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English embraces 'Erin galore'

| March 16, 2021 1:00 AM

Top o’the morning to ye.

Not that I heard anyone say that in Ireland; it’s probably as American as corned beef on St. Paddy’s Day. Seriously, actual Irish friends tell me shepherd’s pie will grace more Irish dinner tables tomorrow.

Real or imagined, Americans are infatuated with all things Irish. Cultural contributions from Celts and Gaels reach deeper than shamrocks (with not four, but three leaves to represent the Trinity, said St. Patrick), leprechauns, or Guinness. We evoke Irish heritage year-round without even knowing it.

Old Irish weaved its way into American English while steadfastly holding to Ireland’s various English dialects. Collectively called “Hiberno-English” (Hibernia is Latin for Ireland), here’s a sample:

Banshee: From “bainsidhe/beansidhe” — literally, female faery. In Irish mythology a banshee was an omen of death, which is probably why we think of them screaming.

Bog: “Bogach” — marsh or peatland

Boycott: An Irish ostracism of the infamous (English) Captain Charles Boycott, who refused to lower tenant farmers’ rents. This one soon spread as far as Japan (boikotto).

Brogue: “Brog” (1) a type of shoe, which was the original meaning; or now (2) regional accent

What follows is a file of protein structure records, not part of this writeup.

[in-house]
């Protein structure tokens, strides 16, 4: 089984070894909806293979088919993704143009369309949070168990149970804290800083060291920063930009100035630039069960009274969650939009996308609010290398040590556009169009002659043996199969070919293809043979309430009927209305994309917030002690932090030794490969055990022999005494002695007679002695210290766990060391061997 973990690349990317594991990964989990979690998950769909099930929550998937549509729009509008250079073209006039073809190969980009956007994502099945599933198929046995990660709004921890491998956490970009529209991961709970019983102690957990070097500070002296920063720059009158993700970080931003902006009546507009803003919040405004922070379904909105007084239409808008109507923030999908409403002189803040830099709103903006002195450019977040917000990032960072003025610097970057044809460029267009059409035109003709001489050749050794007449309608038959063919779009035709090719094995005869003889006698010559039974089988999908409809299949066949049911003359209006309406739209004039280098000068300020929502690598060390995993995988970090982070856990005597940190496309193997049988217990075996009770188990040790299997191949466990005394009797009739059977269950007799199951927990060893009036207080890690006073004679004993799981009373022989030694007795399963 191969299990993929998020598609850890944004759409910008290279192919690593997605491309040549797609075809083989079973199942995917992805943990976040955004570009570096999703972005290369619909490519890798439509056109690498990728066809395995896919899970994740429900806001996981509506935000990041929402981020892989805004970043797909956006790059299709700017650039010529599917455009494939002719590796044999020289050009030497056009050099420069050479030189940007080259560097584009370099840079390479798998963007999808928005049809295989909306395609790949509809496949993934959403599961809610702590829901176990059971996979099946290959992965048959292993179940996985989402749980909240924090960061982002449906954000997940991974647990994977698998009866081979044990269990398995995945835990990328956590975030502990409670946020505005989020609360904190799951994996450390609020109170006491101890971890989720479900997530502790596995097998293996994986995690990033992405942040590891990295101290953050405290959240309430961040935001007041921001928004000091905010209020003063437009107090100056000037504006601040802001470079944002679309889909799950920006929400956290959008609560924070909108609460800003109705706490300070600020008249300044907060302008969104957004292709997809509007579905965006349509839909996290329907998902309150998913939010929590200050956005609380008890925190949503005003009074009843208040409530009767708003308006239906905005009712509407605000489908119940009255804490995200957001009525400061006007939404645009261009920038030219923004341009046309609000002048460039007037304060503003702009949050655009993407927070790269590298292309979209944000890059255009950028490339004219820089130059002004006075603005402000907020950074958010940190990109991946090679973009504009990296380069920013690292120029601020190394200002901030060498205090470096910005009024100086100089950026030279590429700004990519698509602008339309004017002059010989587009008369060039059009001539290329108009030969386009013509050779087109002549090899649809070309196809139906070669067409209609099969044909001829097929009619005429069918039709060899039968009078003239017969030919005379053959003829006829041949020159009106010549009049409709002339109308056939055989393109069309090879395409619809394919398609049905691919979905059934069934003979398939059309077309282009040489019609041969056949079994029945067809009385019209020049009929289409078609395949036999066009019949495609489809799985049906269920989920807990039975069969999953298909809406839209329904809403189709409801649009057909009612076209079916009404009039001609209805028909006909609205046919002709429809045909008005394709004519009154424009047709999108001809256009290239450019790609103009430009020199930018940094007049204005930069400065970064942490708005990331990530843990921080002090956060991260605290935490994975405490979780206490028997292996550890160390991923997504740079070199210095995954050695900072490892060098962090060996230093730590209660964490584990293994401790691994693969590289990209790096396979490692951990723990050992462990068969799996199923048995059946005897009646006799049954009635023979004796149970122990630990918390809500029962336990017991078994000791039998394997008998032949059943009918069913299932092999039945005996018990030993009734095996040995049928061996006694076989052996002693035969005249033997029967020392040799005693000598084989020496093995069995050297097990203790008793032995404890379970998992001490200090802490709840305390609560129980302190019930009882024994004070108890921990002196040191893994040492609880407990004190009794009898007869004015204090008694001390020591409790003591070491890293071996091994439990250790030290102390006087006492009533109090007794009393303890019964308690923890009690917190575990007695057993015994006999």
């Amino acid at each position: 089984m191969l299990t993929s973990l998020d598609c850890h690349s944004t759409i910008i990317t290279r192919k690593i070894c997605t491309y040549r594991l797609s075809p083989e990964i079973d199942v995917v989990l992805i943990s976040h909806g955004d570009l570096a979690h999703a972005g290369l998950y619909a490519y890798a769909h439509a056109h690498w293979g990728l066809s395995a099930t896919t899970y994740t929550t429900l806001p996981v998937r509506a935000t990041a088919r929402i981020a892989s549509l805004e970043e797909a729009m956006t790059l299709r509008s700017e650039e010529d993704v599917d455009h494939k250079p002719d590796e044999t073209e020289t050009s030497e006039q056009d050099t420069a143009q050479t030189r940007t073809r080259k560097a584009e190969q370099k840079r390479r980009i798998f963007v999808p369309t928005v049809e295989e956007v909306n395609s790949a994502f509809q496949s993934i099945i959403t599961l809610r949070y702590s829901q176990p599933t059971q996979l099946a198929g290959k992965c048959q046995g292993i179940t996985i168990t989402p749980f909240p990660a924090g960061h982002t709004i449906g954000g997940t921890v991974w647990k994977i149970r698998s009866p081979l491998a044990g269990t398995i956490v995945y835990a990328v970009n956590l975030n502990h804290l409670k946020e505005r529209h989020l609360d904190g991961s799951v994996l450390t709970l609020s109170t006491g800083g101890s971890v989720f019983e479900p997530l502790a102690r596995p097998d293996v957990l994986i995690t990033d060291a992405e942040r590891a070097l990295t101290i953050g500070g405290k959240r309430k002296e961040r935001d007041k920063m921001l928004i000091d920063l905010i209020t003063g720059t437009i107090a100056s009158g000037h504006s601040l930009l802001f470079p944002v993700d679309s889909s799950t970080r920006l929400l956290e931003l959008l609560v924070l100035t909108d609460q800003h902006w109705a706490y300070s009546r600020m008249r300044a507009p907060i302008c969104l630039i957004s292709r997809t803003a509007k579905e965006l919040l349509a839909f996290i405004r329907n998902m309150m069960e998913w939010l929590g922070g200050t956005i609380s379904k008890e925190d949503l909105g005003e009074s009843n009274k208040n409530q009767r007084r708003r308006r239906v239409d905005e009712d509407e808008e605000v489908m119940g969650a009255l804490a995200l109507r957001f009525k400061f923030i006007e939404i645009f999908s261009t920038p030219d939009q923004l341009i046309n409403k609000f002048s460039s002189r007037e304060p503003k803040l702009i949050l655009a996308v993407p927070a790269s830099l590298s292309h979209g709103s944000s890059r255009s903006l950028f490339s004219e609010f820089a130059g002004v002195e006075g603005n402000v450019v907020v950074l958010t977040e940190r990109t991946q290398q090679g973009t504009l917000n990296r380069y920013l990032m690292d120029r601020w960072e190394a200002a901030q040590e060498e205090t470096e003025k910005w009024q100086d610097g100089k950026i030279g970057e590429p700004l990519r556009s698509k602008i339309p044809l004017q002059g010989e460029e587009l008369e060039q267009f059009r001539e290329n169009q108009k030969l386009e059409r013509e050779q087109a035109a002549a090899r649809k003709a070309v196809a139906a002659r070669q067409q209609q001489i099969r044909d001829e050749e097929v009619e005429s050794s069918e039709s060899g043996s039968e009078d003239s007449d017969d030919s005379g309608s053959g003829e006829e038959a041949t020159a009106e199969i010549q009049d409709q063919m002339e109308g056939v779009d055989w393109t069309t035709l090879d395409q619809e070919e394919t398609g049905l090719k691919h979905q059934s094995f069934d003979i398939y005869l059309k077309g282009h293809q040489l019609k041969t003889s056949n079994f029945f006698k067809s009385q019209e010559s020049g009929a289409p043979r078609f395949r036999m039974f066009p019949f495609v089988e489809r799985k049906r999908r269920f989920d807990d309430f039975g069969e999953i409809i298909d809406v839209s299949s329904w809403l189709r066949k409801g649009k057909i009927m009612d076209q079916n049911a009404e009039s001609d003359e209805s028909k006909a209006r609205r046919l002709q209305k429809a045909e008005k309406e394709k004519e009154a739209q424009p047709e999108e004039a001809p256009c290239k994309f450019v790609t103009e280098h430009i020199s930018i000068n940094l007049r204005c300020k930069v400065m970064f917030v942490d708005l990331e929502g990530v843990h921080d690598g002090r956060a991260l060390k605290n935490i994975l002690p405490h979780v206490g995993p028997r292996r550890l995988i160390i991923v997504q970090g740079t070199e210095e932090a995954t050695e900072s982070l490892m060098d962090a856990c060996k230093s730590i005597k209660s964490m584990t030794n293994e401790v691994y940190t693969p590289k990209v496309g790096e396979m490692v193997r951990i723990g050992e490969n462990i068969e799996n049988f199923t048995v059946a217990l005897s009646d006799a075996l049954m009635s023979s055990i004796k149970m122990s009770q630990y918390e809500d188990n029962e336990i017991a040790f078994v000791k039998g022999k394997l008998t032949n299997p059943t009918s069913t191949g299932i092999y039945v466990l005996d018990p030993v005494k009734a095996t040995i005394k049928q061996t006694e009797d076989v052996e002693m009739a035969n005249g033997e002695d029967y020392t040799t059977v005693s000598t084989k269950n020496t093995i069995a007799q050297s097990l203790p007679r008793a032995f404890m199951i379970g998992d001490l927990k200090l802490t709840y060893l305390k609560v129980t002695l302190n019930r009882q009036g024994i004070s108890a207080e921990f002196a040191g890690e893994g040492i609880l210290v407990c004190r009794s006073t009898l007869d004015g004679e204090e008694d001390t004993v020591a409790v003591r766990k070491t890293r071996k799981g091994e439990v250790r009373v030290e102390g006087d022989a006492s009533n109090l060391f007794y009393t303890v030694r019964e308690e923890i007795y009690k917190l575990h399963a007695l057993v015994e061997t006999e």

Clock: “Clocc” — handbell used by missionaries (also Old High German “glocka”)

Colleen: “Cailin” — a young woman (another common name, Erin, means Ireland)

Galore: “Go leor” — “til plenty;” a lot

Hooligan: A family name, “O’ huallachain,” anglicized as O'Houlihan (they must have been a rowdy bunch)

Kibosh: “kybosh” — put an end to ("that's put the kibosh on it"). Origin may be Yiddish, or from the Irish “an chaip bhais” ("the cap of death" — a judge’s black cap worn when imposing sentence of capital punishment; or worse, from “pitchcapping” — when the British tortured Irish rebels by pouring hot pitch on the captive’s head then, once dry, tearing off the “cap”)

Phoney: “Fainne” — literally, ring. A gilt brass ring worn by swindlers; became “fawney” in English. Also, “fainne” today refers to a pin which signifies commitment to speaking Irish.

Slew: “Sluagh” — a large number

Slogan: “Sluagh-ghairm” — a Gaelic battle cry

Smithereens: “Smidrin” — small fragments, atoms

And maybe you guessed this one: Whiskey — “uisce beatha,” the water of life.

“Erin go bragh!” Ireland forever.

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Sholeh Patrick is a columnist for the Hagadone News Network. Contact her at Sholeh@cdapress.com.